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Recent research results in the area of parallel algorithms for problem solving, search, natural language parsing, and computer vision, are brought together in this book. The research reported demonstrates that substantial parallelism can be exploited in various machine intelligence and vision problems. The chapter authors are prominent researchers actively involved in the study of parallel algorithms for machine intelligence and vision. Extensive experimental studies are presented that will help the reader in assessing the usefulness of an approach to a specific problem. Intended for students and researchers actively involved in parallel algorithms design and in machine intelligence and vision, this book will serve as a valuable reference work as well as an introduction to several research directions in these areas.



Scalable Parallel Formulations of Depth-First Search

This paper presents a parallel formulation of depth-first search. To study its effectiveness we have implemented it to solve the 15-puzzle problem on a variety of commercially available multiprocessors. We are able to achieve fairly linear speedup on these multiprocessors for as many as 128 processors (the maximum configurations available to us). At the heart of this parallel formulation is a work-distribution scheme that divides the work dynamically among different processors. The effectiveness of the parallel formulation is strongly influenced by the work-distribution scheme and the target architecture. We introduce the concept of isoeffciency function to characterize the scalability of different architectures and work-distribution schemes. The isoefficiency analysis of previously known work-distribution schemes motivated the design of substantially improved schemes for ring and shared-memory architectures. The analysis shows that our parallel formulation of DFS can provide near linear speedup on very large parallel architectures.
Vipin Kumar, V. Nageshwara Rao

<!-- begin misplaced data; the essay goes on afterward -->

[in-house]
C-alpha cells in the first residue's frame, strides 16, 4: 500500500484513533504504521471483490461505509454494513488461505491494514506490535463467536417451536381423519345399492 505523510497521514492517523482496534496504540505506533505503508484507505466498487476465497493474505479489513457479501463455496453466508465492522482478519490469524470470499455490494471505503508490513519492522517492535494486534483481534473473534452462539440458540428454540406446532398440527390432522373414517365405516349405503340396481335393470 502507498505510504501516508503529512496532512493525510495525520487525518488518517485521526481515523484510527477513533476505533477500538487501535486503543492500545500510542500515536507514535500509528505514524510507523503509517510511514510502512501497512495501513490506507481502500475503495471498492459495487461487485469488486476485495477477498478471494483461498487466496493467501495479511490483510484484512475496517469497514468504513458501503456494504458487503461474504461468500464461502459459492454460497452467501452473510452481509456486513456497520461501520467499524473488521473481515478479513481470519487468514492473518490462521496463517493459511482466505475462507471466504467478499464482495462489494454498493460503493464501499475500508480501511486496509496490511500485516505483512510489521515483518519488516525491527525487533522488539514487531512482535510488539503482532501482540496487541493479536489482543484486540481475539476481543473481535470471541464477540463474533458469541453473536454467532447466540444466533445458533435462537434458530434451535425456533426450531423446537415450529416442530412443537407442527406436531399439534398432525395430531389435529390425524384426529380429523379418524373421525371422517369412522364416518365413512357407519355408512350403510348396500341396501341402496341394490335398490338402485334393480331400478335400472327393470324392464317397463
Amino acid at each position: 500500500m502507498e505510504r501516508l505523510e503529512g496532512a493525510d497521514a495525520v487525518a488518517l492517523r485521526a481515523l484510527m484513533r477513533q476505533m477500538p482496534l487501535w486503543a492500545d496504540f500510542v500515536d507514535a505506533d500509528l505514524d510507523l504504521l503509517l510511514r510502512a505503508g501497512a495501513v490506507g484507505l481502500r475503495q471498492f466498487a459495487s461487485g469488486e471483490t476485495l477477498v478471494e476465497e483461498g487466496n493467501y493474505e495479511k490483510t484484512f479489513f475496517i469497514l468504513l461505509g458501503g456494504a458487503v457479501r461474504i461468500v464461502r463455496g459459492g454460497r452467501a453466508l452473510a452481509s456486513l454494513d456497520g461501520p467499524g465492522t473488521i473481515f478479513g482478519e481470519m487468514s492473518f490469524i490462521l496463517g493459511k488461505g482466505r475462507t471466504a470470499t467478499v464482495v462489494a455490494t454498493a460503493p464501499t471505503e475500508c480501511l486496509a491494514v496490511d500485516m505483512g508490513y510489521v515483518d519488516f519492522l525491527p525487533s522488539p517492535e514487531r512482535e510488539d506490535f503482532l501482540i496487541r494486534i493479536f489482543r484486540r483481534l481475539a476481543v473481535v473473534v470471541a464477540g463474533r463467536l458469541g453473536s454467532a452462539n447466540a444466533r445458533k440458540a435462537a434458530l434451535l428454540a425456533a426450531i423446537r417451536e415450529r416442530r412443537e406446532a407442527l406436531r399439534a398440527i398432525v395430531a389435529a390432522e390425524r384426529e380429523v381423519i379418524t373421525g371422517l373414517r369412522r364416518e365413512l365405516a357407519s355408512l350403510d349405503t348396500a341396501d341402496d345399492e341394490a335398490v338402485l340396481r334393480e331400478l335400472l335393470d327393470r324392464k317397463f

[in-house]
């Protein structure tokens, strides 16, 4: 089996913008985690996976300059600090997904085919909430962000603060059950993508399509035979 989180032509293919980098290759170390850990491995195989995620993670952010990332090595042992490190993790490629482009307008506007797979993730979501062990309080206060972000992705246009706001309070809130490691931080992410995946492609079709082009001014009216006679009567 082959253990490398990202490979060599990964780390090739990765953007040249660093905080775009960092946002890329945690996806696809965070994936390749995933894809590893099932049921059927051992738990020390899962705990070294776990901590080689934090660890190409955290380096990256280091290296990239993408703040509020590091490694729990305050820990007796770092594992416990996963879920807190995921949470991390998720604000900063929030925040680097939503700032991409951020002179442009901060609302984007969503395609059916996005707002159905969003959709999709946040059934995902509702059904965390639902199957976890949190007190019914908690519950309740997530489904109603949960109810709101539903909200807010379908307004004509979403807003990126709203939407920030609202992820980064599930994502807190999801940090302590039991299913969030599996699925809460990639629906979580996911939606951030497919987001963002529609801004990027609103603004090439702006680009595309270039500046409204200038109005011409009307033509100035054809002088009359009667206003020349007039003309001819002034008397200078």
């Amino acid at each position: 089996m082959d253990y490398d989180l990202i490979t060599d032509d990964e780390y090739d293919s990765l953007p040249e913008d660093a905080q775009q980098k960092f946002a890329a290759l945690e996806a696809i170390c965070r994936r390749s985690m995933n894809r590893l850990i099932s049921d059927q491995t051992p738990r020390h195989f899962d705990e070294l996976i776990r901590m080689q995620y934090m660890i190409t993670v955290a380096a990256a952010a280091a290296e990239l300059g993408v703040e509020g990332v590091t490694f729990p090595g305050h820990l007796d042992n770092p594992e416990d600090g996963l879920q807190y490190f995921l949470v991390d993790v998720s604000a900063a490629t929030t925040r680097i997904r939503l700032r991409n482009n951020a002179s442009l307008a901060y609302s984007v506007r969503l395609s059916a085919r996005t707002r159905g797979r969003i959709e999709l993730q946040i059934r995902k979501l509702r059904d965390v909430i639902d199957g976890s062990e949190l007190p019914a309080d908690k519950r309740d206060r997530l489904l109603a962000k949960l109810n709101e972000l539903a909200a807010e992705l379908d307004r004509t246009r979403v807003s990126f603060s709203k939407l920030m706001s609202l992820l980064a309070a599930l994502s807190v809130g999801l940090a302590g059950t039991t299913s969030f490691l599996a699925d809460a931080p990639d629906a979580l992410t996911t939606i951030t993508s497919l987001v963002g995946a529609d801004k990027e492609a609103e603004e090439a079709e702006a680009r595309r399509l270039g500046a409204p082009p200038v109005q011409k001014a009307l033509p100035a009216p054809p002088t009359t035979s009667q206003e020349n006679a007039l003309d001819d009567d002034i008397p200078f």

Parallel Heuristic Search: Two Approaches

We explore two approaches to parallel heuristic search: one based on tree decomposition, in which different processors search different parts of the tree, and the other based on parallel window search, in which each processor searches the whole tree but with different cost bounds. In the first, we present a generic distributed tree search algorithm that effectively searches irregular trees using an arbitrary number of processors without shared memory or centralized control. For brute-force search the algorithm achieves almost linear speedup. For alpha-beta search, the straightforward approach of allocating P processors in a breadth-first manner achieves an overall speedup with random node ordering of P .75 . Furthermore we present a novel processor allocation strategy, called Bound-and-Branch, for parallel alpha-beta search that achieves linear speedup in the case of perfect node ordering. In practice, we achieve a speedup of 12 with 32 processors on a 32-node Hypercube multiprocessor for the game of Othello.
In the second approach, we show how node ordering can be combined with parallel window search to quickly find a near-optimal solution to single-agent problems. First, we show how node ordering by maximum g among nodes with equal f = g + h values can improve the performance of iterative-deepening-A* (IDA*). We then consider a window search where different processes perform IDA* simultaneously on the same problem but with different cost thresholds. Next, we combine the two ideas to produce a parallel window search algorithm in which node ordering information is shared among the different processes. Finally, we show how to combine distributed tree search with parallel window search in single-agent or two-player game searches.